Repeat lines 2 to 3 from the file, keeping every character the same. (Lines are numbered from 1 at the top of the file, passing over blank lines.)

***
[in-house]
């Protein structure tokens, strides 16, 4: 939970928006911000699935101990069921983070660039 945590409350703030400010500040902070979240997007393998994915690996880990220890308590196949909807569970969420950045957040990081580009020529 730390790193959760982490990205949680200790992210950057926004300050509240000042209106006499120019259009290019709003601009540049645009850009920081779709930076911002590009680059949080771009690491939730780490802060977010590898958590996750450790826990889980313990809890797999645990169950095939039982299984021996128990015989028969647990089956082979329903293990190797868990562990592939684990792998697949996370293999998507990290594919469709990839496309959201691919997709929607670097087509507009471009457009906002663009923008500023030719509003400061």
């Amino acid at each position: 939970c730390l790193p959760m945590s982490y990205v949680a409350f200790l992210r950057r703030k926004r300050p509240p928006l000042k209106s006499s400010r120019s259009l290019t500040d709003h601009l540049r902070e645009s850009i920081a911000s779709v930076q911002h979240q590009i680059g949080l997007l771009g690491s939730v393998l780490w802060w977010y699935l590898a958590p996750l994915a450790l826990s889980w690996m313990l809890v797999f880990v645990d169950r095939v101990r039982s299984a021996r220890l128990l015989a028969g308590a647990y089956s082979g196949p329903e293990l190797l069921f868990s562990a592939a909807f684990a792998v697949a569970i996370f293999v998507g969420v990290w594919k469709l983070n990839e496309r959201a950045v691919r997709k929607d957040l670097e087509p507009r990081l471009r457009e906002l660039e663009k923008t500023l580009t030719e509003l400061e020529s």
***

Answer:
């Protein structure tokens, strides 16, 4: 939970928006911000699935101990069921983070660039 945590409350703030400010500040902070979240997007393998994915690996880990220890308590196949909807569970969420950045957040990081580009020529 730390790193959760982490990205949680200790992210950057926004300050509240000042209106006499120019259009290019709003601009540049645009850009920081779709930076911002590009680059949080771009690491939730780490802060977010590898958590996750450790826990889980313990809890797999645990169950095939039982299984021996128990015989028969647990089956082979329903293990190797868990562990592939684990792998697949996370293999998507990290594919469709990839496309959201691919997709929607670097087509507009471009457009906002663009923008500023030719509003400061």
């Amino acid at each position: 939970c730390l790193p959760m945590s982490y990205v949680a409350f200790l992210r950057r703030k926004r300050p509240p928006l000042k209106s006499s400010r120019s259009l290019t500040d709003h601009l540049r902070e645009s850009i920081a911000s779709v930076q911002h979240q590009i680059g949080l997007l771009g690491s939730v393998l780490w802060w977010y699935l590898a958590p996750l994915a450790l826990s889980w690996m313990l809890v797999f880990v645990d169950r095939v101990r039982s299984a021996r220890l128990l015989a028969g308590a647990y089956s082979g196949p329903e293990l190797l069921f868990s562990a592939a909807f684990a792998v697949a569970i996370f293999v998507g969420v990290w594919k469709l983070n990839e496309r959201a950045v691919r997709k929607d957040l670097e087509p507009r990081l471009r457009e906002l660039e663009k923008t500023l580009t030719e509003l400061e020529s």